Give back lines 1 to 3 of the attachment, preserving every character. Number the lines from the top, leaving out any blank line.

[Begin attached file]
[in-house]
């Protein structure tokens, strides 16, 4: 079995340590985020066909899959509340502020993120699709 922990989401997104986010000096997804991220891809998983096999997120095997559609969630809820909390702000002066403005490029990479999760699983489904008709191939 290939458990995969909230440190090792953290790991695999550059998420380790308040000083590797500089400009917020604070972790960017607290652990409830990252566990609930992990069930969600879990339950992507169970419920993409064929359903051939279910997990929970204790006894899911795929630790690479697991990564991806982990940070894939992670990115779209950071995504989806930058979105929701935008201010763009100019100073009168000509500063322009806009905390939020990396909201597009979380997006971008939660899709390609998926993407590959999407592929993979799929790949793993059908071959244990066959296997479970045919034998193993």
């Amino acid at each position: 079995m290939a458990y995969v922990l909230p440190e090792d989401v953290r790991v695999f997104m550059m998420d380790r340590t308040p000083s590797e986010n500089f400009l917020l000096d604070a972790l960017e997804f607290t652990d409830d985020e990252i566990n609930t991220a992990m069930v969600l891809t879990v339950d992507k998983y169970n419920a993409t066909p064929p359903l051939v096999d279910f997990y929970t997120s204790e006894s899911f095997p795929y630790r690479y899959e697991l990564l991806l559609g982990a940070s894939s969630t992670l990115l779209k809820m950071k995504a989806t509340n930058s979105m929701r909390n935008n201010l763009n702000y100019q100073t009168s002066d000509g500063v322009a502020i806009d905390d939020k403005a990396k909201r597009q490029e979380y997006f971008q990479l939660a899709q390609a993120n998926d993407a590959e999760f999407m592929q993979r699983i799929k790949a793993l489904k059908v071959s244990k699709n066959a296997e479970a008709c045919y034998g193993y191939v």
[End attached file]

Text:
[in-house]
């Protein structure tokens, strides 16, 4: 079995340590985020066909899959509340502020993120699709 922990989401997104986010000096997804991220891809998983096999997120095997559609969630809820909390702000002066403005490029990479999760699983489904008709191939 290939458990995969909230440190090792953290790991695999550059998420380790308040000083590797500089400009917020604070972790960017607290652990409830990252566990609930992990069930969600879990339950992507169970419920993409064929359903051939279910997990929970204790006894899911795929630790690479697991990564991806982990940070894939992670990115779209950071995504989806930058979105929701935008201010763009100019100073009168000509500063322009806009905390939020990396909201597009979380997006971008939660899709390609998926993407590959999407592929993979799929790949793993059908071959244990066959296997479970045919034998193993």
């Amino acid at each position: 079995m290939a458990y995969v922990l909230p440190e090792d989401v953290r790991v695999f997104m550059m998420d380790r340590t308040p000083s590797e986010n500089f400009l917020l000096d604070a972790l960017e997804f607290t652990d409830d985020e990252i566990n609930t991220a992990m069930v969600l891809t879990v339950d992507k998983y169970n419920a993409t066909p064929p359903l051939v096999d279910f997990y929970t997120s204790e006894s899911f095997p795929y630790r690479y899959e697991l990564l991806l559609g982990a940070s894939s969630t992670l990115l779209k809820m950071k995504a989806t509340n930058s979105m929701r909390n935008n201010l763009n702000y100019q100073t009168s002066d000509g500063v322009a502020i806009d905390d939020k403005a990396k909201r597009q490029e979380y997006f971008q990479l939660a899709q390609a993120n998926d993407a590959e999760f999407m592929q993979r699983i799929k790949a793993l489904k059908v071959s244990k699709n066959a296997e479970a008709c045919y034998g193993y191939v």